Land Conflict Resolution Project, Liberia
With a rise in discrepancies over land rights and ownership in Liberia, communities are increasingly vulnerable to the occurrence of violent, land-based conflict, which can lead to widespread instability. To increase the number of appropriate dispute resolution mechanisms that are used to reduce the number of land disputes, the U.S. Agency for International Development’s Land Conflict Resolution Project (LCRP) is collaborating with the Land Commission, the Government of Liberia and international partners to pilot methodologies for resolving land disputes.
Through LCRP, we are developing county-level dispute resolution entities to provide legally recognized collaborative dispute resolution (CDR) and alternative dispute resolution (ADR) services. Tetra Tech is providing information on CDR/ADR mechanisms to contribute to a public information campaign that will raise awareness of land rights issues in Liberia.
To address unclear land boundaries and land rights, Tetra Tech is developing methodologies for the adjudication and documentation of community land claims in five counties in coordination with the Land Commission’s Land Dispute Resolution Task Force, Land Coordination Centers based at the county level, the county land commissioner, judicial authorities, land dispute resolution committees, and customary authorities.
Our methodologies emphasize low-cost, consensus-based processes to generate local land rights clarity and land security. The piloting of these dispute resolution methodologies informs the development of legislation pertaining to mediation, arbitration, and adjudication of land rights. Tetra Tech is also redefining the roles of the committees and other municipal entities to best serve these communities.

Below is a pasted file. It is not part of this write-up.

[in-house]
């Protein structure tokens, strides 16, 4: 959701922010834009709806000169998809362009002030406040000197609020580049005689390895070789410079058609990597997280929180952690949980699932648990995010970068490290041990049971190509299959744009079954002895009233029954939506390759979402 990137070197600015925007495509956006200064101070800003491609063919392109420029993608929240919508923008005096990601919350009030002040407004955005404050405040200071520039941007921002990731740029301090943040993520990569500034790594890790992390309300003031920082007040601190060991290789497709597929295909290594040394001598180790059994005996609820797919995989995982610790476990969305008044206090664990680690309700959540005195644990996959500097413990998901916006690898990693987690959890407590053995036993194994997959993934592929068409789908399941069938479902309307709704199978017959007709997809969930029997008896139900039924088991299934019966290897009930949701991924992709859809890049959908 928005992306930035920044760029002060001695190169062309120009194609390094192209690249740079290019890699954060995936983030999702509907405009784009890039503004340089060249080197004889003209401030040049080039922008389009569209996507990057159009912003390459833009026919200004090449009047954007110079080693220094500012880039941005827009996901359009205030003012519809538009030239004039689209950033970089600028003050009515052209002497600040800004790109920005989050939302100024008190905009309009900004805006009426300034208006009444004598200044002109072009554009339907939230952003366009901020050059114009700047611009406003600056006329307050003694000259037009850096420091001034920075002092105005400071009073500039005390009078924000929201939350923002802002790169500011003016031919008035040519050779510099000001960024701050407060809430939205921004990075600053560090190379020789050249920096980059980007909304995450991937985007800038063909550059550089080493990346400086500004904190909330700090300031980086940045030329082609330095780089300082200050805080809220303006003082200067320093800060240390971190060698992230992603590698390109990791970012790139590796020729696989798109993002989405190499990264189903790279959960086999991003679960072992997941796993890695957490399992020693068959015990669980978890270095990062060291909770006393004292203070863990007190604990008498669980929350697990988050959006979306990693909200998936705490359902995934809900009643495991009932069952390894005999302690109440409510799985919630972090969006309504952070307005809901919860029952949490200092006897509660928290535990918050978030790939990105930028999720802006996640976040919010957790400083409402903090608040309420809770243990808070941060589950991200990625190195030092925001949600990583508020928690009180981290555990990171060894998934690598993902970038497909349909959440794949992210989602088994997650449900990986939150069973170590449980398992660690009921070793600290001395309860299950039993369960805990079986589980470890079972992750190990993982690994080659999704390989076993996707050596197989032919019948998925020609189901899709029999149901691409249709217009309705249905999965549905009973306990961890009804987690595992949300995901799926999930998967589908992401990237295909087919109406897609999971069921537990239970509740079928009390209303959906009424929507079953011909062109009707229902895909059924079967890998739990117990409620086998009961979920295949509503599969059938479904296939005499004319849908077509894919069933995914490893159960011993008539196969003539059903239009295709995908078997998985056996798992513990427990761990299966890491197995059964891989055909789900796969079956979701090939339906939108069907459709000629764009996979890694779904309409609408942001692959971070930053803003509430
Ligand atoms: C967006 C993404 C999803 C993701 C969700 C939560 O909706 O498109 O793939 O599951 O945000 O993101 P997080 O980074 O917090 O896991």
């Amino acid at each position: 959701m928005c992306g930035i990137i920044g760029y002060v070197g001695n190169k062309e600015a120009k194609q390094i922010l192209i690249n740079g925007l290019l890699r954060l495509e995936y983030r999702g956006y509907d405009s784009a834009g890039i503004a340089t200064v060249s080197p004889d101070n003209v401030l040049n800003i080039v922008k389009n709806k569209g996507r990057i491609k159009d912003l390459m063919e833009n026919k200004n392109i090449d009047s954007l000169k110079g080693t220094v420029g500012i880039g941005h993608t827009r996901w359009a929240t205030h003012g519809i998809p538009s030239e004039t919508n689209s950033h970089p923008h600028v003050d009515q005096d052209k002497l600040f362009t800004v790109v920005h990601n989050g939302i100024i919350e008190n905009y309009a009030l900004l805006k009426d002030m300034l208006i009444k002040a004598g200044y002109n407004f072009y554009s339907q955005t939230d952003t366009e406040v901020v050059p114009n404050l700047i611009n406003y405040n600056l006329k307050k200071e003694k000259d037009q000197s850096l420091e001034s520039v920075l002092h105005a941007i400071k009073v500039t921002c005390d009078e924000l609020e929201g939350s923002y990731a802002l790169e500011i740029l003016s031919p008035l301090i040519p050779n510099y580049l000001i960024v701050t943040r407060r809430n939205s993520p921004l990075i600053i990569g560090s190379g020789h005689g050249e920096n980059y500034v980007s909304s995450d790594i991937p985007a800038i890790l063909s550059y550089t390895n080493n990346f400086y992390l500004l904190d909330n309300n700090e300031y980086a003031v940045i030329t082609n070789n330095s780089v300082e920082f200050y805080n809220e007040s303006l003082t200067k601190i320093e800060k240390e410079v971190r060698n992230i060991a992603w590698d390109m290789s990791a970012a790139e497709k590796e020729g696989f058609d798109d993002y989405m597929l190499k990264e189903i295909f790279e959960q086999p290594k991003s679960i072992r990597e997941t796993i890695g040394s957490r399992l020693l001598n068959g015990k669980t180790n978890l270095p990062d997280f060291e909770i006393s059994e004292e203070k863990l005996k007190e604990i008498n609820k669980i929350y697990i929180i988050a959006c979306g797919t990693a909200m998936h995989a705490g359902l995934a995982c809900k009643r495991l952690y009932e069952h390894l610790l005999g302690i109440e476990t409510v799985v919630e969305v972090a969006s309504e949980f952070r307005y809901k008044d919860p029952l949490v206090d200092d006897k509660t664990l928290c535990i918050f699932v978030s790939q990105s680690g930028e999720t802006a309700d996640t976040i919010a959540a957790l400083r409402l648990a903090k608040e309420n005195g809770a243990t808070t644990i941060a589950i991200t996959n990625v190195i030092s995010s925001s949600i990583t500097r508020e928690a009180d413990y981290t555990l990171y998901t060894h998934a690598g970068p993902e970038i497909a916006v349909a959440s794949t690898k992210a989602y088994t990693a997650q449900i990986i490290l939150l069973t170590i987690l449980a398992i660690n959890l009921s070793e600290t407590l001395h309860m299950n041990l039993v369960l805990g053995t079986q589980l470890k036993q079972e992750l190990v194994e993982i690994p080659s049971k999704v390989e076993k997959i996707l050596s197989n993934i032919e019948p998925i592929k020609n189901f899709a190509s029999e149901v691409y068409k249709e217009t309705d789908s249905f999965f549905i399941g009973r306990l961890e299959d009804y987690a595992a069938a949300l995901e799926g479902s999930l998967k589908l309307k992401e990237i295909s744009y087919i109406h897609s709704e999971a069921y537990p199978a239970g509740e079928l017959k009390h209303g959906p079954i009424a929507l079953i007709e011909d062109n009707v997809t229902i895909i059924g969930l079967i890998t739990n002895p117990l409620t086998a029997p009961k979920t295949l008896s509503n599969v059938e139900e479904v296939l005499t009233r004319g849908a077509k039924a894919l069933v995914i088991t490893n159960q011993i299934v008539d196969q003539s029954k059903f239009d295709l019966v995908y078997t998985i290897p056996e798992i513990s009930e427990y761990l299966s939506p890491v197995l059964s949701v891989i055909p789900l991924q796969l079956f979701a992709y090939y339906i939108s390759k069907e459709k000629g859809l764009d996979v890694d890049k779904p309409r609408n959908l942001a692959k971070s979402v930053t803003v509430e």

We are conducting a widespread public awareness campaign on land issues in all five counties, providing information on dispute resolution and peace building through the use of talk shows, drama programs, jingles, fliers, billboards, and newspaper editorials, among other means, in appropriate local languages.
The project has a large monitoring and evaluation component that feeds directly into formulating new legislation and reforming existing policies. LCRP’s monitoring and evaluation specialist transfers skills and capacity to develop data collection guides; apply monitoring, evaluation, and impact assessment best practices to ensure reliable, accurate, and timely data; and observe and participate in data auditing and analysis. The project team works with the U.S. Agency for International Development and the Land Commission to assess these conflict-sensitive data collection tools and to modify, retest, and finalize them for rapid implementation.